If you are looking to get a Siamese cat as your companion, you should be aware that this breed is considered generally more demanding and more aggressive than other cat breeds. This relates to their territoriality and relationships with other cats in particular, so if the other kitties in the home are not to your Siamese liking and their personalities don’t match, the Siamese will not hesitate to express their dislike. Similarly, their neediness can make them moody and even mean- they know what they want and don’t care how they go about it- but a lot will depend on their upbringing. If you neglect their needs and fail to create a nurturing environment for your Siamese, their behavior can take a turn for the worse- so make sure that you are pampering your kitty as she deserves.
The Siamese is a sleek lined, small to medium sized cat with aristocratic and well-defined features. Their almond-shaped eyes are a deep blue, and beautifully contrasting colors mark the “points” of their silky, short coats. Their heads are wedge-shaped and long, topping tubular, muscular bodies supported by fine, graceful legs. Both the tail and neck are elegant, creating the breed’s overall pleasingly linear profile. The profile is totally straight, and the chin especially well aligned. Large, thin ears complete the wedge shape of the head. Once known for both kinked tails and crossed eyes, those traits were seen as a fault, and have been largely eliminated through careful selective breeding.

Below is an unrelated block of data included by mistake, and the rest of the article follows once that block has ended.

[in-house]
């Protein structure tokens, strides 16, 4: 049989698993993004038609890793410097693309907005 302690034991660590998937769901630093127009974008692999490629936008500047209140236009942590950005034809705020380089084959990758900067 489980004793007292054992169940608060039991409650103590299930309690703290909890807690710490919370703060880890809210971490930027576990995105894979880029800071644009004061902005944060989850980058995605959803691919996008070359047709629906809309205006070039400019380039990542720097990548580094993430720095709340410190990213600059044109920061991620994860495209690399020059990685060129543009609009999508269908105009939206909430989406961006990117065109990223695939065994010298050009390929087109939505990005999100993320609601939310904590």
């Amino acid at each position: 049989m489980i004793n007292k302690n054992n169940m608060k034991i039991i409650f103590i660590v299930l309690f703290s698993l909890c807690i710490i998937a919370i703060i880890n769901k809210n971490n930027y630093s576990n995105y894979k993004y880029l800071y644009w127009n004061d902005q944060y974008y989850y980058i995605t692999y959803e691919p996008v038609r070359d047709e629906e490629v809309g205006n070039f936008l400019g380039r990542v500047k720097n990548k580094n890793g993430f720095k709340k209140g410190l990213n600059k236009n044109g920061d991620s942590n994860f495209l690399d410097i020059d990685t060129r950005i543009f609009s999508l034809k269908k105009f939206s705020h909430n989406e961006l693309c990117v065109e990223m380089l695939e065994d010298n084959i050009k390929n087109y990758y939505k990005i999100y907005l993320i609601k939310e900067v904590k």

The best recognized of the Siamese colors is the Seal Point, with its pale fawn body and striking black extremities. In 1934 the blue point gained CFA recognition, followed by the lilac point in 1955. There is also a chocolate point, although that variation appears less frequently. Currently, however, color pointing in the Siamese can be found in the following shades: Seal, Chocolate, Blue, Lilac, Cinnamon, Fawn, Red, Cream, Apricot, and Carmel. The points can additionally be patterned with Tabby or Tortie patterning.